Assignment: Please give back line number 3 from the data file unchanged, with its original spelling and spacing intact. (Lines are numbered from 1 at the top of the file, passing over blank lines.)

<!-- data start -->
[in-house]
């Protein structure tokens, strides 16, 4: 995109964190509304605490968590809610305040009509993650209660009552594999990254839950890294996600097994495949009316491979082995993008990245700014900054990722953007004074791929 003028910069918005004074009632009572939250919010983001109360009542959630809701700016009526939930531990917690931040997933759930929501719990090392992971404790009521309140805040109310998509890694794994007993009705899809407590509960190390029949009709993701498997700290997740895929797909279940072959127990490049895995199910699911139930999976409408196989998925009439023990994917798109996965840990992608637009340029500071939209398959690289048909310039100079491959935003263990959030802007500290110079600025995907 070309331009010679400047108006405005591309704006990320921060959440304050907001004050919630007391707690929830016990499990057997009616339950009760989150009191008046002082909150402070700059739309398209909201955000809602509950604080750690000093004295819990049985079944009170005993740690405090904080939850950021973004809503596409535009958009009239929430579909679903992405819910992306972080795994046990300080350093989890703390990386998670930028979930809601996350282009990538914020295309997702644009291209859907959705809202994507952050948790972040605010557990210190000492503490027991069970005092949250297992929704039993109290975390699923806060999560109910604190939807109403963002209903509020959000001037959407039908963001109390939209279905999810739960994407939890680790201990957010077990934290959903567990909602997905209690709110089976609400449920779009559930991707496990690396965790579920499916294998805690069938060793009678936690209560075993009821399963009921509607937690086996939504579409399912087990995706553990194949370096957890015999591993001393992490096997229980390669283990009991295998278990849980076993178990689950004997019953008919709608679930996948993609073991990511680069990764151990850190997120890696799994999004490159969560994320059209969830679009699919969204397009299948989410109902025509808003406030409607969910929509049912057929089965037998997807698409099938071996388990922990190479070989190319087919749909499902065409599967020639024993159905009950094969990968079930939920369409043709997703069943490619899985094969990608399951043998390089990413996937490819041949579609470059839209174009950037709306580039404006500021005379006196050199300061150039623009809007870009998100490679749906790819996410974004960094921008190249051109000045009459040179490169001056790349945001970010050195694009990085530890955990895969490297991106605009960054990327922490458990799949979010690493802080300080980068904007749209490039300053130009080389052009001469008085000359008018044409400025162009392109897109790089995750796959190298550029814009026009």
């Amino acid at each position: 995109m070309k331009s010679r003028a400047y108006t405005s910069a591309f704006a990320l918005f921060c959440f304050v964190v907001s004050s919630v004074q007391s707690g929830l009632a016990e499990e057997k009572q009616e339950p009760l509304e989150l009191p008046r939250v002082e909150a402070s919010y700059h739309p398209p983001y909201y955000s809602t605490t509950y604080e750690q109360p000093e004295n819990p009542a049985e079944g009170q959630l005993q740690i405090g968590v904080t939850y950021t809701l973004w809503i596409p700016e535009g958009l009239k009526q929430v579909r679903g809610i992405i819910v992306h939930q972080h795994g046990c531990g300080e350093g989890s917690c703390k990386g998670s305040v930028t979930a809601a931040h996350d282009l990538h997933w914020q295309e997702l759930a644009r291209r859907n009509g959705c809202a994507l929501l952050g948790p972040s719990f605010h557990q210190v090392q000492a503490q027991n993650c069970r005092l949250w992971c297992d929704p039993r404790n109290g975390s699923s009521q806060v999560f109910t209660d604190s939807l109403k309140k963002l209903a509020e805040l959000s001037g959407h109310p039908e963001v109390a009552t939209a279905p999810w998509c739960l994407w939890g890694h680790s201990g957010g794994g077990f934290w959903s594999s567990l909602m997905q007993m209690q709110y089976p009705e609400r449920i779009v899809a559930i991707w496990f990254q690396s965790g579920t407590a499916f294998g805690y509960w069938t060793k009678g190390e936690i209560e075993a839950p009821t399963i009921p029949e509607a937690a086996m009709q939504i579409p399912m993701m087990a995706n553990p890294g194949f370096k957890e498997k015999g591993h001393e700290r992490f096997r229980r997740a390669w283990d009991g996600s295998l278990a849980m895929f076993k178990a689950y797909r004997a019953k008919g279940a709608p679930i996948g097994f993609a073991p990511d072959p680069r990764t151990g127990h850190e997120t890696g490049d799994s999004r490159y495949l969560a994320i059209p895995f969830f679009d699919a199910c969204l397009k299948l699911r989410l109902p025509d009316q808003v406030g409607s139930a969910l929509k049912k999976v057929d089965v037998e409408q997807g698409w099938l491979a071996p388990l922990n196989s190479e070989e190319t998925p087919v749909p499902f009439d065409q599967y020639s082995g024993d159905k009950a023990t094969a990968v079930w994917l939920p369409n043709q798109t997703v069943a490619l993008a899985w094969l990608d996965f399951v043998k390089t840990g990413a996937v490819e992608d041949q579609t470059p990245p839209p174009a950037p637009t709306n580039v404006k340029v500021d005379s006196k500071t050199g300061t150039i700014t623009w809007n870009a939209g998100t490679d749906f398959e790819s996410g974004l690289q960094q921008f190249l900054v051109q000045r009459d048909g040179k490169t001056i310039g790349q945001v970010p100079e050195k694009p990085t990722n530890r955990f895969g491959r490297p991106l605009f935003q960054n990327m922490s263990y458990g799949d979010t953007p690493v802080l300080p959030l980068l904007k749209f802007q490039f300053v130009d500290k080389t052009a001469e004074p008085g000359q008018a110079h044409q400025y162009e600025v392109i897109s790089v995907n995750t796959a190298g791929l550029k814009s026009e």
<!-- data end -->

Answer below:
């Amino acid at each position: 995109m070309k331009s010679r003028a400047y108006t405005s910069a591309f704006a990320l918005f921060c959440f304050v964190v907001s004050s919630v004074q007391s707690g929830l009632a016990e499990e057997k009572q009616e339950p009760l509304e989150l009191p008046r939250v002082e909150a402070s919010y700059h739309p398209p983001y909201y955000s809602t605490t509950y604080e750690q109360p000093e004295n819990p009542a049985e079944g009170q959630l005993q740690i405090g968590v904080t939850y950021t809701l973004w809503i596409p700016e535009g958009l009239k009526q929430v579909r679903g809610i992405i819910v992306h939930q972080h795994g046990c531990g300080e350093g989890s917690c703390k990386g998670s305040v930028t979930a809601a931040h996350d282009l990538h997933w914020q295309e997702l759930a644009r291209r859907n009509g959705c809202a994507l929501l952050g948790p972040s719990f605010h557990q210190v090392q000492a503490q027991n993650c069970r005092l949250w992971c297992d929704p039993r404790n109290g975390s699923s009521q806060v999560f109910t209660d604190s939807l109403k309140k963002l209903a509020e805040l959000s001037g959407h109310p039908e963001v109390a009552t939209a279905p999810w998509c739960l994407w939890g890694h680790s201990g957010g794994g077990f934290w959903s594999s567990l909602m997905q007993m209690q709110y089976p009705e609400r449920i779009v899809a559930i991707w496990f990254q690396s965790g579920t407590a499916f294998g805690y509960w069938t060793k009678g190390e936690i209560e075993a839950p009821t399963i009921p029949e509607a937690a086996m009709q939504i579409p399912m993701m087990a995706n553990p890294g194949f370096k957890e498997k015999g591993h001393e700290r992490f096997r229980r997740a390669w283990d009991g996600s295998l278990a849980m895929f076993k178990a689950y797909r004997a019953k008919g279940a709608p679930i996948g097994f993609a073991p990511d072959p680069r990764t151990g127990h850190e997120t890696g490049d799994s999004r490159y495949l969560a994320i059209p895995f969830f679009d699919a199910c969204l397009k299948l699911r989410l109902p025509d009316q808003v406030g409607s139930a969910l929509k049912k999976v057929d089965v037998e409408q997807g698409w099938l491979a071996p388990l922990n196989s190479e070989e190319t998925p087919v749909p499902f009439d065409q599967y020639s082995g024993d159905k009950a023990t094969a990968v079930w994917l939920p369409n043709q798109t997703v069943a490619l993008a899985w094969l990608d996965f399951v043998k390089t840990g990413a996937v490819e992608d041949q579609t470059p990245p839209p174009a950037p637009t709306n580039v404006k340029v500021d005379s006196k500071t050199g300061t150039i700014t623009w809007n870009a939209g998100t490679d749906f398959e790819s996410g974004l690289q960094q921008f190249l900054v051109q000045r009459d048909g040179k490169t001056i310039g790349q945001v970010p100079e050195k694009p990085t990722n530890r955990f895969g491959r490297p991106l605009f935003q960054n990327m922490s263990y458990g799949d979010t953007p690493v802080l300080p959030l980068l904007k749209f802007q490039f300053v130009d500290k080389t052009a001469e004074p008085g000359q008018a110079h044409q400025y162009e600025v392109i897109s790089v995907n995750t796959a190298g791929l550029k814009s026009e």